'Beauty In The Midst Of Such Pain And Despair'
When Bryan McLaughlin worked in Atrium Health’s COVID-19 unit as a critical care nurse last year, he would regularly get breakfast, lunch and dinner provided for him by people or businesses that simply wanted to show appreciation for the work being done by him and his co-workers. Pizzas randomly were delivered to the hospital. For awhile, every Friday at 5 p.m., the public banged on pots and pans and cheered their appreciation for all the health care workers enduring this frightening and deadly coronavirus.
The pandemic has gone on for more than a year, now, and attention on health care workers as heroes has diminished.
But their work has not.
“In the beginning, we got so much support as nurses,” McLaughlin said, “and then I think people just assumed it went away. And it's still here.”
COVID-19 is still here. People are still getting sick, even as the vaccine is finding its way into more arms. Health care workers are still working overtime and seeing people die.
McLaughlin says he saw the “sickest of the sick” in the region before he moved to his current role as an assistant nurse manager at Novant Health’s neuro intermediate intensive care unit. In the early days of the pandemic, he’d regularly see two COVID-19 patients per room, everyone in the ICU on ventilators – and family unable to visit because of coronavirus restrictions.
The hardest part, he said, was seeing patients die alone.
“Because nurses can deal with sick, because we do sick,” he said. “But I think the emotional toll of just seeing that every day, five times a day and just being the only one there with them each time was the hardest part.”
Salisbury artist Liese Sadler heard about the toll the pandemic was taking on health care workers last July when Presbyterian Psychological Services executive director Mary Gail Frawley-O'Dea appeared on a Charlotte Talks segment about the effects of the pandemic on the mental health of workers. Frawley-O’Dea talked about many workers might not even be aware, yet, of the damage.
“People will be still recognizing a year from now, maybe for the first time, that they're not sleeping, that they're having nightmares, that they're having intrusive thoughts,” she said. “Many of the people that first came to us had acute stress disorder and now they're having longer term -- they're long haulers, also, right? They’re mental health long haulers, some of them, where there is depression and anxiety and exaggerated startle responses and some feelings that they were forgotten both by their supervisors and managers and also by the public.”
Sadler was so moved by hearing that description that she realized she wanted to do something.
“How could you not just realize that they needed something?” Sadler said. “They needed to know that people cared, I think. That was really where it came from."
Sadler, who works with both oil paint and textiles, had been sewing face masks to donate when she saw another story about artists painting portraits of health care workers in the United Kingdom. That one paired with the Charlotte Talks segment to start her thinking: Maybe she could organize something similar for Charlotte-area health care workers?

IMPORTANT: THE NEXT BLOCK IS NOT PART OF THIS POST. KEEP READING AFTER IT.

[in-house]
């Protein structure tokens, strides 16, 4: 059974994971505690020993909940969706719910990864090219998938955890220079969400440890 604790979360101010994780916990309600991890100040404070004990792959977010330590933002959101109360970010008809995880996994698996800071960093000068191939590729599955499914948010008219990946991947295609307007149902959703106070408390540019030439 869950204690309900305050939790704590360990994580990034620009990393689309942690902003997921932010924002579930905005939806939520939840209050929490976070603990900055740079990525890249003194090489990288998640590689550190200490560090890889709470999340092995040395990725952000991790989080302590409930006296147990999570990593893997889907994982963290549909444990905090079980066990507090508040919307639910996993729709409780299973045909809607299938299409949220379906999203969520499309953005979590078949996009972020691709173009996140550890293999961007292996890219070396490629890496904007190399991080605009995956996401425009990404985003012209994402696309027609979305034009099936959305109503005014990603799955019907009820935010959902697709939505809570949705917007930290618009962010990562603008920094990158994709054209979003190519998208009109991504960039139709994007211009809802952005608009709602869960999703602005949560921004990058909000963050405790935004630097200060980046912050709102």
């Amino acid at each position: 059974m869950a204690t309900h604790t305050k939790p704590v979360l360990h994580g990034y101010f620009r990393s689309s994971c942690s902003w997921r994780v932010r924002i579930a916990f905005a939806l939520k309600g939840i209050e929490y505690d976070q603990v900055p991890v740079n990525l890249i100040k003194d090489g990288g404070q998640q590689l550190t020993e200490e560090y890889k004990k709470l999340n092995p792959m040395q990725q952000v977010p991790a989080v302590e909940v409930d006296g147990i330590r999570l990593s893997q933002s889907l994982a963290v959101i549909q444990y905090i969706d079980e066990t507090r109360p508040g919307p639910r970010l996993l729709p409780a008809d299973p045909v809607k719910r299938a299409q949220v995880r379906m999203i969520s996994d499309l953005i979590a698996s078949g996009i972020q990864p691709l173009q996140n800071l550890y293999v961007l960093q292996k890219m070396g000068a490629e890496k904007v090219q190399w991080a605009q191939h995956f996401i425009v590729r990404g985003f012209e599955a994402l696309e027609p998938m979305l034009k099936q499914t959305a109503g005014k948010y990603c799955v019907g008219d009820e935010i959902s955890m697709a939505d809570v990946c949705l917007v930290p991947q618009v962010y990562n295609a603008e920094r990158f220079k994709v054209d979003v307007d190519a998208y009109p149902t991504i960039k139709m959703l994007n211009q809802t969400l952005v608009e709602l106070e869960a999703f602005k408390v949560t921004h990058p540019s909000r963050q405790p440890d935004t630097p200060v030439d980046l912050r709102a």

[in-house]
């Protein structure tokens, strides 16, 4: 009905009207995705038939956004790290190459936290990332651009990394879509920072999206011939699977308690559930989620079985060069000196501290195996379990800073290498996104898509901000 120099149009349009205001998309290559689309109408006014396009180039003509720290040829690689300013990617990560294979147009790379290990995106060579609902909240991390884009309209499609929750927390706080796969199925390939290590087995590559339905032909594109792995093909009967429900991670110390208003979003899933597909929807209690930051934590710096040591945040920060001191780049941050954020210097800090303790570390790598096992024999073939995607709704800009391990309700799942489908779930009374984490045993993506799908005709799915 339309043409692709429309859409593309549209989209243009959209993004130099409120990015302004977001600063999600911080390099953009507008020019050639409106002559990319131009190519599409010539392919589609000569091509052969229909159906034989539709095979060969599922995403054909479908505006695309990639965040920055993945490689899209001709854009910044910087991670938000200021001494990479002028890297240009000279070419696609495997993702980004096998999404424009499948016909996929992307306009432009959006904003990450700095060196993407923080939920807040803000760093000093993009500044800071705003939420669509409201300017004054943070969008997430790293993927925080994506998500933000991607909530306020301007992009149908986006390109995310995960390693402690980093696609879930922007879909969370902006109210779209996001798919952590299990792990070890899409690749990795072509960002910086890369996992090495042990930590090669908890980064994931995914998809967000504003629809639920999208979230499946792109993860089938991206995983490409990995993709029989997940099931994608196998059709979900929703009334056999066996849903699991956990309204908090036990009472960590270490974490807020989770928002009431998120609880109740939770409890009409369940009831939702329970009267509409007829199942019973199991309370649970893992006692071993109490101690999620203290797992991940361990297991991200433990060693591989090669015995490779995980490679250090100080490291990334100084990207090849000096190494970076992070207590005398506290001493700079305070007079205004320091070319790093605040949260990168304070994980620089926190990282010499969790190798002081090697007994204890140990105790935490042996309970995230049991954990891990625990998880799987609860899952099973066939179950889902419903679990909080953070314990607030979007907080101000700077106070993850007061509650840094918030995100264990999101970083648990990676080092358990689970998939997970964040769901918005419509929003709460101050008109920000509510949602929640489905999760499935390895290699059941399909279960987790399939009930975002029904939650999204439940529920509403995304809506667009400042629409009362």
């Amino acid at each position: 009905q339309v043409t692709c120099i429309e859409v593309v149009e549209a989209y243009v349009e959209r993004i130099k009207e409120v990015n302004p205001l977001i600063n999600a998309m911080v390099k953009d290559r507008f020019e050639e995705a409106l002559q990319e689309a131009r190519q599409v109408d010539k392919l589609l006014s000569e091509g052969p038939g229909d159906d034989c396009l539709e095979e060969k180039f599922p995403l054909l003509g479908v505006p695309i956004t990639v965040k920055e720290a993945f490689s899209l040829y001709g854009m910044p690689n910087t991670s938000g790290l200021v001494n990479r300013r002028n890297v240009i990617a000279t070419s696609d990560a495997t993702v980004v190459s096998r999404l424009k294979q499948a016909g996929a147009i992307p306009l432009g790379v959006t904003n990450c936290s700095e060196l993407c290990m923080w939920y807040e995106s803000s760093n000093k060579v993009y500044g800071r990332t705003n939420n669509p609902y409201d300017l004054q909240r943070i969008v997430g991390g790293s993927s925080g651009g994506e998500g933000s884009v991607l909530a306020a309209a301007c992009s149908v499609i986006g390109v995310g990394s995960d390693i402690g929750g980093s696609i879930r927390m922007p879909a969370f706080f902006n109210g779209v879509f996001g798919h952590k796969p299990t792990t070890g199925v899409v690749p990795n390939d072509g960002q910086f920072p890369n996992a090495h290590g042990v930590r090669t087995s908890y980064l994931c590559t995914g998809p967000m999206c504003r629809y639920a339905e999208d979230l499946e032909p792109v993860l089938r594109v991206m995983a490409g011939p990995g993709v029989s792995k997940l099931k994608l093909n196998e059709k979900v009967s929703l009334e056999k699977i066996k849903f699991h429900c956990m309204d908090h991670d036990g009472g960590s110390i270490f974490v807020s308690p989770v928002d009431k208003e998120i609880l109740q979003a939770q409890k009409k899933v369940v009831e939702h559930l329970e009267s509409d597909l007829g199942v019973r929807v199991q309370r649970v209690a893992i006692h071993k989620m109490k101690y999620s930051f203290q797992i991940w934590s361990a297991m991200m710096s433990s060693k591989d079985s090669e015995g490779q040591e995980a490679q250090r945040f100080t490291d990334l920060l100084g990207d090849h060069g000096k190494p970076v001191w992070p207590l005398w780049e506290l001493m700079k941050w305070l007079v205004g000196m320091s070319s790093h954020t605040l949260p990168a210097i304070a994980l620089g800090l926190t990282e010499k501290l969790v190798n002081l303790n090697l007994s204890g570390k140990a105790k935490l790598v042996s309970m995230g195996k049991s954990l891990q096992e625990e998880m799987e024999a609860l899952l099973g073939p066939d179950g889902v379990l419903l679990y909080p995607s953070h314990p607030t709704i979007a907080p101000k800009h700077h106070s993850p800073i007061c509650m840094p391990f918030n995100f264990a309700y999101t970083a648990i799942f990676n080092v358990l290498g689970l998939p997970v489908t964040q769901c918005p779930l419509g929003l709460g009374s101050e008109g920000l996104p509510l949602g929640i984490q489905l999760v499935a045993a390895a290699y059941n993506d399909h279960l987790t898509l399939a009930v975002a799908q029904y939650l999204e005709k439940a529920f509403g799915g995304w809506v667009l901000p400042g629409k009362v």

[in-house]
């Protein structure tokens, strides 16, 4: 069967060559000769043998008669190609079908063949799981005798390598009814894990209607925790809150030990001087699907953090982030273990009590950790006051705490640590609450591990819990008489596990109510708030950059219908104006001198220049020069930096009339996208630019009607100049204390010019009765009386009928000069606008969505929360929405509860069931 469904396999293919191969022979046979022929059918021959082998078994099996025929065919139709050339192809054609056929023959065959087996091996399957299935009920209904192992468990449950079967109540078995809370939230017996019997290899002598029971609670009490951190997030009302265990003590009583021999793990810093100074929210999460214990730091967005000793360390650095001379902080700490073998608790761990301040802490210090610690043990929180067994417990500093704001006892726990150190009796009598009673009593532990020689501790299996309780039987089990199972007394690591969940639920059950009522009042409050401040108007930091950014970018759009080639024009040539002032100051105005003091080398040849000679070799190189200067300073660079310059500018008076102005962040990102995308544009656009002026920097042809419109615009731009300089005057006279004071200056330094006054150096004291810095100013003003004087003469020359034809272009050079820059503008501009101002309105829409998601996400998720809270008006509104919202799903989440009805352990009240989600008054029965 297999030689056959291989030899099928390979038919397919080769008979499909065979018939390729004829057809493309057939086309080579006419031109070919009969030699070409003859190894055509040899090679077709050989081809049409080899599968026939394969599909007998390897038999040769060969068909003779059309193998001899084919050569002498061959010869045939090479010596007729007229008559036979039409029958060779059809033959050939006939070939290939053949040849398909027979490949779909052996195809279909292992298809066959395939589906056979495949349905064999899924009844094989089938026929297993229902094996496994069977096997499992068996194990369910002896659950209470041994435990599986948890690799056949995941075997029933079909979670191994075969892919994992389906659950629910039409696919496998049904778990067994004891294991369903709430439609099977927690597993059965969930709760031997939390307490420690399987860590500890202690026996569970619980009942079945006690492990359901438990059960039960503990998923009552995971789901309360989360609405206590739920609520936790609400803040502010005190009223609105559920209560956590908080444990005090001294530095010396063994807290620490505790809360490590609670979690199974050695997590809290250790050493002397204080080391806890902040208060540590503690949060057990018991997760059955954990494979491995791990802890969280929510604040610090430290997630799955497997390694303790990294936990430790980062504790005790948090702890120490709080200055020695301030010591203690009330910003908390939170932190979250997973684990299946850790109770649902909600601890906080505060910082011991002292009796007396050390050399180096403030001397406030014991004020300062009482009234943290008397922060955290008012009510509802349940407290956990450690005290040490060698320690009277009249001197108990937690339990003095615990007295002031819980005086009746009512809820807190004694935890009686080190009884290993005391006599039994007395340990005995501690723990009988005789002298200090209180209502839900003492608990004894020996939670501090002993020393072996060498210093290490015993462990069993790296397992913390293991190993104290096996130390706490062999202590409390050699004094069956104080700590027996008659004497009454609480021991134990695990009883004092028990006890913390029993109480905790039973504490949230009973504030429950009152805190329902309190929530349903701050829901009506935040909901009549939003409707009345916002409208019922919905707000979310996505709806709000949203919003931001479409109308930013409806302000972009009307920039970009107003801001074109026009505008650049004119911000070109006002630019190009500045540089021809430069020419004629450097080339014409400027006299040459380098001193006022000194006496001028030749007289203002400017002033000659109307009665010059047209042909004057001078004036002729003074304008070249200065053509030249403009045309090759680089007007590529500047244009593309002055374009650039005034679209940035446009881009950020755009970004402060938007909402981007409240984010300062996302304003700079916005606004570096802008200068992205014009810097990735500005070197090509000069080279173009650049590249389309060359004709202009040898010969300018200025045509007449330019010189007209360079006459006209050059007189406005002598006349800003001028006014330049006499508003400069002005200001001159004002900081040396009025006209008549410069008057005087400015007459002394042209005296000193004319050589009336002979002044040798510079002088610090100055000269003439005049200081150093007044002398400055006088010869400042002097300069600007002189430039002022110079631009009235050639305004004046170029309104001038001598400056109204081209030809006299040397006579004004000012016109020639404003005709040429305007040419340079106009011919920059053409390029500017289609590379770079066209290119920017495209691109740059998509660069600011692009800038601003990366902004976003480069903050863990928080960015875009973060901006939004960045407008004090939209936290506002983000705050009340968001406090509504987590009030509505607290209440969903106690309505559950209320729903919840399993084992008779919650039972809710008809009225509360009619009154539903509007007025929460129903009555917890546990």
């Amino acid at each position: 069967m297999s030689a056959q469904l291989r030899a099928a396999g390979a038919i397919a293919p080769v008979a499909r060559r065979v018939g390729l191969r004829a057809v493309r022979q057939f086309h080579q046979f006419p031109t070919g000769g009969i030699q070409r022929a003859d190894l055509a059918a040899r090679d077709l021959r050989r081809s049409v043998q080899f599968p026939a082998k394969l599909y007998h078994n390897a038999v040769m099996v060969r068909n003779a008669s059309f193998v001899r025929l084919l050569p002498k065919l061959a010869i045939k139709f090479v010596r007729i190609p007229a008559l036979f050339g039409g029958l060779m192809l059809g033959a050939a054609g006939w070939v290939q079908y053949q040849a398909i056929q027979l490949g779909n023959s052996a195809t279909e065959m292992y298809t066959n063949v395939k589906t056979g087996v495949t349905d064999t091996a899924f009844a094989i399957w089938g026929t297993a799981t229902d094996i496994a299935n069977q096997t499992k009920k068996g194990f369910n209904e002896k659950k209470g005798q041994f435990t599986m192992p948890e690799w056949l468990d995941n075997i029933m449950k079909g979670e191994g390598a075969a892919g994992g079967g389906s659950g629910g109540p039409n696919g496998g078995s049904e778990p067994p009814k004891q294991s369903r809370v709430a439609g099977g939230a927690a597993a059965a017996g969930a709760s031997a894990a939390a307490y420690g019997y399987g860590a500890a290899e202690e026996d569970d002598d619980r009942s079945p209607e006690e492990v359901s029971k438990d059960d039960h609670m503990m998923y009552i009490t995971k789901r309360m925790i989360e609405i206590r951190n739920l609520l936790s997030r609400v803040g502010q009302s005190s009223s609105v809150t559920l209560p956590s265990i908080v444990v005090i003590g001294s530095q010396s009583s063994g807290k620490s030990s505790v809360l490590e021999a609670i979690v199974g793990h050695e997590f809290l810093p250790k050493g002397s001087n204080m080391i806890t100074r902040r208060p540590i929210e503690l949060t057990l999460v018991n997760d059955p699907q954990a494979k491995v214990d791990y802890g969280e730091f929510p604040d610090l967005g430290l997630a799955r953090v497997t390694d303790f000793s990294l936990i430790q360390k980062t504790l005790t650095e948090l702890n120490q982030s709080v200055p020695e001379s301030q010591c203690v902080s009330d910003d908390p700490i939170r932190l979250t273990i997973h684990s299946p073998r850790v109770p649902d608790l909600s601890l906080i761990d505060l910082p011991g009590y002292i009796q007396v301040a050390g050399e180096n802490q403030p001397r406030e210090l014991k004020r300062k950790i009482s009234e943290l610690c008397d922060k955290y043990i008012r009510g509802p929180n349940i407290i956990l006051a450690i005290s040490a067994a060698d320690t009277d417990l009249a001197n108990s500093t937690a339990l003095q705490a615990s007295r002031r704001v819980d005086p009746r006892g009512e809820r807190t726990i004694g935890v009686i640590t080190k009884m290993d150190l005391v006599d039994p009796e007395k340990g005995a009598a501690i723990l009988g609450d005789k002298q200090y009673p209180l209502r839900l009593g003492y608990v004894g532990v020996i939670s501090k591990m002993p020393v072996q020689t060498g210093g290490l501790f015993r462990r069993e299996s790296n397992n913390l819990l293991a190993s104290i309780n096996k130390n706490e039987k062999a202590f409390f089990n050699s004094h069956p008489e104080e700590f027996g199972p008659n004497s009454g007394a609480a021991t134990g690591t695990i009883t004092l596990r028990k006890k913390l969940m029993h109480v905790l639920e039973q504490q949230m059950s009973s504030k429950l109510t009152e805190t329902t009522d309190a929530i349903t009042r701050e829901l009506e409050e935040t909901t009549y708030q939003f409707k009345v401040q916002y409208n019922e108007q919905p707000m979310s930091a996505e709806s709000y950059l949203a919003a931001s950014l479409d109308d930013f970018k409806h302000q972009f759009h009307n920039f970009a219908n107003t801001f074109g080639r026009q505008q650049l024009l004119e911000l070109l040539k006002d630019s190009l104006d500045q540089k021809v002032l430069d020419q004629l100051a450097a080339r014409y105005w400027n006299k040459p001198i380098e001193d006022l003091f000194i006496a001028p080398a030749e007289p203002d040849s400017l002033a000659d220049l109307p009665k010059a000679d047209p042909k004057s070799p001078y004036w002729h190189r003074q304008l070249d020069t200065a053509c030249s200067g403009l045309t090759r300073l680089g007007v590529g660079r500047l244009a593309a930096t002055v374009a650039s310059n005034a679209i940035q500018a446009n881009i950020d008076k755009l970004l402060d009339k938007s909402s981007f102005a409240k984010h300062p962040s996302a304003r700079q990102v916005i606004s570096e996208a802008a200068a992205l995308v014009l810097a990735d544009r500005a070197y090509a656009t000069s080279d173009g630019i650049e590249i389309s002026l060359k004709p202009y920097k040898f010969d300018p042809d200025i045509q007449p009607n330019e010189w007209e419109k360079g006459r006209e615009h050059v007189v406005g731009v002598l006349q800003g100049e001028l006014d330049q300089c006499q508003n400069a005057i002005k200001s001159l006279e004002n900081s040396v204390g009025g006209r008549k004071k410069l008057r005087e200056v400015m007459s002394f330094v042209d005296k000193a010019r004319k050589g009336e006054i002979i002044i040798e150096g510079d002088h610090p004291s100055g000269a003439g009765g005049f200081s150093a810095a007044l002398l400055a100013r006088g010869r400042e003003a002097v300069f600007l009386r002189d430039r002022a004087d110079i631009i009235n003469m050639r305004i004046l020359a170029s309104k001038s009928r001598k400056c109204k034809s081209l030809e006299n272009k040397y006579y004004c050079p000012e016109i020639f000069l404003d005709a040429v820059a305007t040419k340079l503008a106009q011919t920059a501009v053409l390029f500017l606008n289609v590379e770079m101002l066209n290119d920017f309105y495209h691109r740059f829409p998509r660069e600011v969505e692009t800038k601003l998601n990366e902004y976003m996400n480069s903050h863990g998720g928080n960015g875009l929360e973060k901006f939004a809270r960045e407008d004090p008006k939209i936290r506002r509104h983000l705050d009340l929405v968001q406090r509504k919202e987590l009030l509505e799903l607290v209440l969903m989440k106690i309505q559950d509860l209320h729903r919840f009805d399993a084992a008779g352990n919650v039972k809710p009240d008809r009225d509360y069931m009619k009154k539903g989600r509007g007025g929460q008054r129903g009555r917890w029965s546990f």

A conversation with Frawley-O’Dea eventually morphed into a massive art project working with 100 different artists from the region. So far, about 300 miniature pieces of art have been created and distributed to Charlotte health care workers – 150 to Atrium Health and 150 to Novant Health.
Sadler wasn’t sure what to expect from the project, but she knew that she was passing along something meaningful.
“I knew that every artist was sending a little bit of love in there and that it would hopefully make other people feel good,” she said.
From a stack of options, McLaughlin picked out a 3 inch by 4 inch rectangle that looks like a square from a quilt. “That’s the one that kind of spoke to me,” he said. It’s now sitting in his office, a daily colorful reminder that someone out there thought of him and what he’s endured over the past year.
“I think I appreciate that more than like a box lunch that somebody gave because somebody, you can tell, sat down and took the time and made something special,” he said.
As Frawley-O’Dea said, “unlike the pizzas that were sent to an E.R., this will last forever.”
“They have something that shows appreciation that they can hang on to,” she said. “It was something beautiful, but also and especially, a symbol that they were still being held in mind and heart and were recognized as appreciated by the artists of our community, that somebody's recognizing them and wanting to provide beauty in the midst of such pain and despair.
“I think that that's where the beauty part comes in. The tangible, beautiful colors are lovely in a world that for so many months was pretty ugly.”
Frawley-O’Dea is still hoping health care workers spend time working through their emotions, too. Her nonprofit Presbyterian Psychological Services has extended three pro bono therapy sessions to health care workers. “It’s a combined effort of art and science, I guess,” she said.
And Sadler is just happy that she could spark something that might have brought even a tiny bit of color to the darkness.
“With something like this and there's nothing you can do to make it get better, all you can do is help people,” she said.
For artists and others interested in showing their appreciation to health care workers, email email@example.com
For health care workers interested in free and financially assisted mental health therapy, visit www.presbypsych.org